I’ve already spent some time gushing about Martin Caidin’s “There Are No Fighter Pilots Down in Hell” but I’m going to reiterate that this is one of the best and strongest stories in the entire series I’ve read. If my dad could remember it after thirty years, you’ve got something there. I don’t think you actually need to be familiar with Heroes in Hell to appreciate the story, although it would definitely help with background and side characters. So if you can find this alone through the magic of the interwebs, go ahead and read it already!

David Drake’s contribution is “‘Cause I Served My Time in Hell” and it’s…a war story I guess. Not as exciting as an aerial dogfight and helping to progress the overall plot, so I don’t have much to say about it. It’s well written I guess.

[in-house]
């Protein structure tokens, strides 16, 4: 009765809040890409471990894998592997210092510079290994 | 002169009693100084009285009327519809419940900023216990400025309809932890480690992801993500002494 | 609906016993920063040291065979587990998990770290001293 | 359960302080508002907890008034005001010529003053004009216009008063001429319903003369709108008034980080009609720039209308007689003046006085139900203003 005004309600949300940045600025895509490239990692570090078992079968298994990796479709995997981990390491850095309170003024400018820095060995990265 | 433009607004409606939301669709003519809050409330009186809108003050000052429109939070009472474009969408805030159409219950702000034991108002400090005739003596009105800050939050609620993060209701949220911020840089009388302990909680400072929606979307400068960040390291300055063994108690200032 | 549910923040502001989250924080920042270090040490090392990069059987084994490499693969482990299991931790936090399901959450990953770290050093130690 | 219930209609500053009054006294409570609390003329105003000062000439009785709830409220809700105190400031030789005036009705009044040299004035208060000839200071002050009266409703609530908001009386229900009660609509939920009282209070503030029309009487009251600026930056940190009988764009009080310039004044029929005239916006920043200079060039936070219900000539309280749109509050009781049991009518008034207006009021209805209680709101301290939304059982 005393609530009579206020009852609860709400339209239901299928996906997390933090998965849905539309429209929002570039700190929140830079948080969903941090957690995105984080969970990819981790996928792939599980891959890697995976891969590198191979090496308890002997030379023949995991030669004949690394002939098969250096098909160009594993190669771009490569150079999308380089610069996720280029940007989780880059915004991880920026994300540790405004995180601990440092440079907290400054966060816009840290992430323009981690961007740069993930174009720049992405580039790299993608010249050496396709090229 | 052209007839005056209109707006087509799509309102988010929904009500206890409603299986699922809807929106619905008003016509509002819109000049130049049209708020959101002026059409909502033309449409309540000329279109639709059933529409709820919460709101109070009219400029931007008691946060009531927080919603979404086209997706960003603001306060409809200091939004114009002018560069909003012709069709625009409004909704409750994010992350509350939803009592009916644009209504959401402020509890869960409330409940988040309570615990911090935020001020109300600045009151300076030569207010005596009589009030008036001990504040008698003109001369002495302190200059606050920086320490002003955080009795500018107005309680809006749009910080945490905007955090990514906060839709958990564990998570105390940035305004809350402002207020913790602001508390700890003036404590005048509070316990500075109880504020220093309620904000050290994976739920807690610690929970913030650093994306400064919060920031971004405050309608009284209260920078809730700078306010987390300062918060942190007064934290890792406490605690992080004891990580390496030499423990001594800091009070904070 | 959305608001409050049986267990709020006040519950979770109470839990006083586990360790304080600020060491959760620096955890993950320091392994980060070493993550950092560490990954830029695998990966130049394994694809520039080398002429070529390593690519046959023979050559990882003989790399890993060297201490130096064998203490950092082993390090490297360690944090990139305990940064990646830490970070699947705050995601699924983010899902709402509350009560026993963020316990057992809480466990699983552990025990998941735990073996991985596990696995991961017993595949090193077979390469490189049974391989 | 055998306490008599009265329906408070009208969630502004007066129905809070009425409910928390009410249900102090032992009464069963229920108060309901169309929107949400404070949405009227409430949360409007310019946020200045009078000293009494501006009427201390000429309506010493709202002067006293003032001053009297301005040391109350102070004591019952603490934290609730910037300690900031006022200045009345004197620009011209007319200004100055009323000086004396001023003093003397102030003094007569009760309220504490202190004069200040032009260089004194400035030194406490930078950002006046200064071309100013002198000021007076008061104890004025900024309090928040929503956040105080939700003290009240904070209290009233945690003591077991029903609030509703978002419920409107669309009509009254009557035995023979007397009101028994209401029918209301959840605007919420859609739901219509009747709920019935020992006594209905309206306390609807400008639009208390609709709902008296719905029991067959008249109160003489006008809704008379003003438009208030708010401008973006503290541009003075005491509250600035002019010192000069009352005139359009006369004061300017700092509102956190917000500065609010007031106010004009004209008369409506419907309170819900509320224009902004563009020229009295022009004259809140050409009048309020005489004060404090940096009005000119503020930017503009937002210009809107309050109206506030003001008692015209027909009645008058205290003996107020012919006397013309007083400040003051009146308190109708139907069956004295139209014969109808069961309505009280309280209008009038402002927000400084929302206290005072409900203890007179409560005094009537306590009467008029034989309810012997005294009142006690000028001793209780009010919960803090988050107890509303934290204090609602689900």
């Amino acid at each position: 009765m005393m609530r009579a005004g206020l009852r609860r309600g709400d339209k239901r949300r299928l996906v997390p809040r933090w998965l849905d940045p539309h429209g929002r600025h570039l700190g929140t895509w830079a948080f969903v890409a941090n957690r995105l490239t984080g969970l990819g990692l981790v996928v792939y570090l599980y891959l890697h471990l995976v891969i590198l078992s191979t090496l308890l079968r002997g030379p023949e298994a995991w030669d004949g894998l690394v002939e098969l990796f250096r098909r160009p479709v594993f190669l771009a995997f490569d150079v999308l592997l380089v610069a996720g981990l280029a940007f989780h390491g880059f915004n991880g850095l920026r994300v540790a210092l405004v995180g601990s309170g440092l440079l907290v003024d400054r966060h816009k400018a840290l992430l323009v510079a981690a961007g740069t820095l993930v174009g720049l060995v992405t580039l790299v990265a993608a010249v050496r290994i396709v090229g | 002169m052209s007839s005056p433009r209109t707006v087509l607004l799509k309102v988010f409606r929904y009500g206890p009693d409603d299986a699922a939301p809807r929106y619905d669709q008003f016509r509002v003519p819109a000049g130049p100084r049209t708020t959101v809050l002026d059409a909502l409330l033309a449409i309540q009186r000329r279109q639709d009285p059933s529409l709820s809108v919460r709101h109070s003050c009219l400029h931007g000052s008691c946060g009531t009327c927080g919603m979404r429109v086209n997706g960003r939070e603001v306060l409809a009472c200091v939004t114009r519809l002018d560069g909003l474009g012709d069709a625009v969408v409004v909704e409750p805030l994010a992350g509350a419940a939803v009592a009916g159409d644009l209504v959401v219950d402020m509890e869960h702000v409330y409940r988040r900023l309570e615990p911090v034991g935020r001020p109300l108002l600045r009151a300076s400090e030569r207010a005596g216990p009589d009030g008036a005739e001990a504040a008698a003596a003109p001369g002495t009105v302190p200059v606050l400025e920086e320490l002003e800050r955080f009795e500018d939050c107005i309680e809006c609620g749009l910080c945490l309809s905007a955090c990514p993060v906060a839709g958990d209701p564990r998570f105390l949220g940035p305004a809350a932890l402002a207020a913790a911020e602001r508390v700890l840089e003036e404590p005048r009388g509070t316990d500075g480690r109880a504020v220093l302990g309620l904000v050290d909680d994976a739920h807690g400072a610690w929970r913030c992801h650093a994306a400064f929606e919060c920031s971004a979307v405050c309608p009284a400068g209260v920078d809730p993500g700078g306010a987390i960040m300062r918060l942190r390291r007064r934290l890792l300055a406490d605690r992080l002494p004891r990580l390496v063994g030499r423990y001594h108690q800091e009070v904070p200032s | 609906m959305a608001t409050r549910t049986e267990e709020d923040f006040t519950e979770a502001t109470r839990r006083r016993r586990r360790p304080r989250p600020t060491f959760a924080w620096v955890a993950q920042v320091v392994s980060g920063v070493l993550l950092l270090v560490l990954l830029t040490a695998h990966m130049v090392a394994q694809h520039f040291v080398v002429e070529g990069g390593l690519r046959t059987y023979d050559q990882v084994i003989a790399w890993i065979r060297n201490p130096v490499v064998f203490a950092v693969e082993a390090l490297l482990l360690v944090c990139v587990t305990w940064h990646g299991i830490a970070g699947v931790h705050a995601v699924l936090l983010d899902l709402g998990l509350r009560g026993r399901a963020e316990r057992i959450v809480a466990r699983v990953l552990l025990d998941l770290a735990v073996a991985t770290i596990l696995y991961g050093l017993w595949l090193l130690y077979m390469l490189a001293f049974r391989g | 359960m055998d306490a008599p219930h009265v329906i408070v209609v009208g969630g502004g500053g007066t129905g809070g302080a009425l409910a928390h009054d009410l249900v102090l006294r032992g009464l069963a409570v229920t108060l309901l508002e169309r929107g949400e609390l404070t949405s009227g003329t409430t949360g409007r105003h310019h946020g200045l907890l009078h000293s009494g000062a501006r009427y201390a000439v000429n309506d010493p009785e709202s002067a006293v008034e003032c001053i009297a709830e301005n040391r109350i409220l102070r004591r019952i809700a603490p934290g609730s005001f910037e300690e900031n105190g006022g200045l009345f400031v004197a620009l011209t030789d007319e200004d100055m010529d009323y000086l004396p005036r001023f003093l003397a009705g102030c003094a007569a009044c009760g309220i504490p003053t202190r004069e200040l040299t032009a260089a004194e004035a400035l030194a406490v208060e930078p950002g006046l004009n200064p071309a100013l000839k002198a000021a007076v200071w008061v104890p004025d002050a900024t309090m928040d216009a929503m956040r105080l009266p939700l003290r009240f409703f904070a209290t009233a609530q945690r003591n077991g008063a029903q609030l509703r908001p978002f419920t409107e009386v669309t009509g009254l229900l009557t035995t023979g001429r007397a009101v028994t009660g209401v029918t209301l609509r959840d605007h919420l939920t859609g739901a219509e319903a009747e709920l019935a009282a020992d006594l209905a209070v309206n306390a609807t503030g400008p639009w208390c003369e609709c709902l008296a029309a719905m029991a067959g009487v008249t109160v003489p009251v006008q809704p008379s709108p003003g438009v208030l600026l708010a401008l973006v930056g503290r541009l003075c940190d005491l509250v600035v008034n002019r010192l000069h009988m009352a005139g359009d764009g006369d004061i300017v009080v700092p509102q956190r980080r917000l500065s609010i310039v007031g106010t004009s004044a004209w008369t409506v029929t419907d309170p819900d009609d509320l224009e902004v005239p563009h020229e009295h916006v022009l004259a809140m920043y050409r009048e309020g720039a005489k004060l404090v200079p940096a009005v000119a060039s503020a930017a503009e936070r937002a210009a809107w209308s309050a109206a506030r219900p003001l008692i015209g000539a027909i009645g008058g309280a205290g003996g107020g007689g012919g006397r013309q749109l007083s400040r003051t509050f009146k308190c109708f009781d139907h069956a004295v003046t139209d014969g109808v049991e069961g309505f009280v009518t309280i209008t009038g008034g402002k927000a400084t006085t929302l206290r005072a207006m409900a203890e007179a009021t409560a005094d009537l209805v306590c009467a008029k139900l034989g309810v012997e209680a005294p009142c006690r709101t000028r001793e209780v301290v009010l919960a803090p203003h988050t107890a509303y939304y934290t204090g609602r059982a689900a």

Then C.J. Cherryh has a quick time of it with “Monday Morning” which is wholly about the ongoing plot, this time from the Pentagram’s side of things, as we’re usually more neutral or looking at the dissidents.

Janet Morris herself finishes out the book with “Graveyard Shift” with characters who had been out in Kings in Hell, bringing them back into the main setting once again. We get glimpses of other characters, including Just Al, and discuss some unanswered questions from earlier, including earlier books. I think this one is meant to set the scene for the next installment.